Agglomeration of humans in a given area. That is population density and it can be measured. Cities have the potential of being walkable if they promote districts with a population density that starts from 3,000 to 4,000 persons per km2. Long term data from thousand of cities with different varieties of incomes and geographic contexts suggest that once we have reached this threshold (measured by residential and employment density) automobile dependence is significantly reduced and other forms of mobility are incorporated. These densities are rarely observed in suburbs located in the United States and they are limited in Western Europe. However, they are often reached in Asia, Africa, and Latin America For instance, in cities such as Mexico City, Bogota, Mumbai, Lagos, and Sao Paulo, like most other developing-world metropolises, population density levels are higher than this minimum. Residents tend to drive less in dense, compact cities than in sparse, sprawling urban areas. Guerra (2014) has identified six variables as the reason behind this mobility pattern in dense and compact urban environments: shorter trip distances, more congestion, higher car insurance bills, higher gasoline prices, less parking, better public transit, and a more pleasant walking environment.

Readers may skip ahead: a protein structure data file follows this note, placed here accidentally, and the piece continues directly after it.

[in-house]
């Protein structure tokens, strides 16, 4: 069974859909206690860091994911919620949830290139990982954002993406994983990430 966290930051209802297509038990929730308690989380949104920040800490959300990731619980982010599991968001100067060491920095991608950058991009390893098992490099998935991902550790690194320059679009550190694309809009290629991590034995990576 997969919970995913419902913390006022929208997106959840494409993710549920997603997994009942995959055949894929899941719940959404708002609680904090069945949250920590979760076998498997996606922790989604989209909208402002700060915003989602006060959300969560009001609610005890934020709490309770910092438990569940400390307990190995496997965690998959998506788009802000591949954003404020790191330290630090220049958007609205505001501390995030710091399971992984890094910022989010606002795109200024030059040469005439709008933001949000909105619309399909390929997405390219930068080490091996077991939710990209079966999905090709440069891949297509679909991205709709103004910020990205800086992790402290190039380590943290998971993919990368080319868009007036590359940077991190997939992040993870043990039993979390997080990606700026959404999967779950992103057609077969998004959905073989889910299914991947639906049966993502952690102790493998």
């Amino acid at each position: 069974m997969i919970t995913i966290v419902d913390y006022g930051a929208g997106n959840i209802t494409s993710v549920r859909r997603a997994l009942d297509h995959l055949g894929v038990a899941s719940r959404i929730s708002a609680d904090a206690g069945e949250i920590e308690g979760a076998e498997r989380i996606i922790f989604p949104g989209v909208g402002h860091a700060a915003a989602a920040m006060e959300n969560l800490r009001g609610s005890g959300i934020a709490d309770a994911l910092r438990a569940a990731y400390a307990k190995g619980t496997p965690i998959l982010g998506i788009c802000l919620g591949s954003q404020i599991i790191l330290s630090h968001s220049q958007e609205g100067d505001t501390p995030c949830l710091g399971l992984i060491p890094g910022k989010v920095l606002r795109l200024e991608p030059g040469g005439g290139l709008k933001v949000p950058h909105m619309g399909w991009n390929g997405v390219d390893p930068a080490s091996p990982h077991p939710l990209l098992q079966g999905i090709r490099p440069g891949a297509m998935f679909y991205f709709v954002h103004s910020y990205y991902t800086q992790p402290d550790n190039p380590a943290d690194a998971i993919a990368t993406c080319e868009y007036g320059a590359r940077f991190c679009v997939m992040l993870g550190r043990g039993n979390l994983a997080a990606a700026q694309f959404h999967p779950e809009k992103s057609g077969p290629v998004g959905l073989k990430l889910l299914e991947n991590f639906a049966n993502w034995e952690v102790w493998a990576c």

Diameter and Density. These geometric properties of cities together make a basic unit of analysis for walkable cities. The amount of evidence regarding these two constants is enormous (see the bibliography below to have a general idea of key works regarding walkability). Architects and Urban Designers did not have this solid evidence 15 years ago. We do now. There is no excuse available today to neglect the geometry of cities when we propose walkable cities.
- ARUP (2016), Cities Alive: Towards a Walking World http://publications.arup.com/publications/c/cities_alive_towards_a_walking_world
- Organization for Economic Co-operation and Development (2011), Pedestrian Safety, Urban Space and Health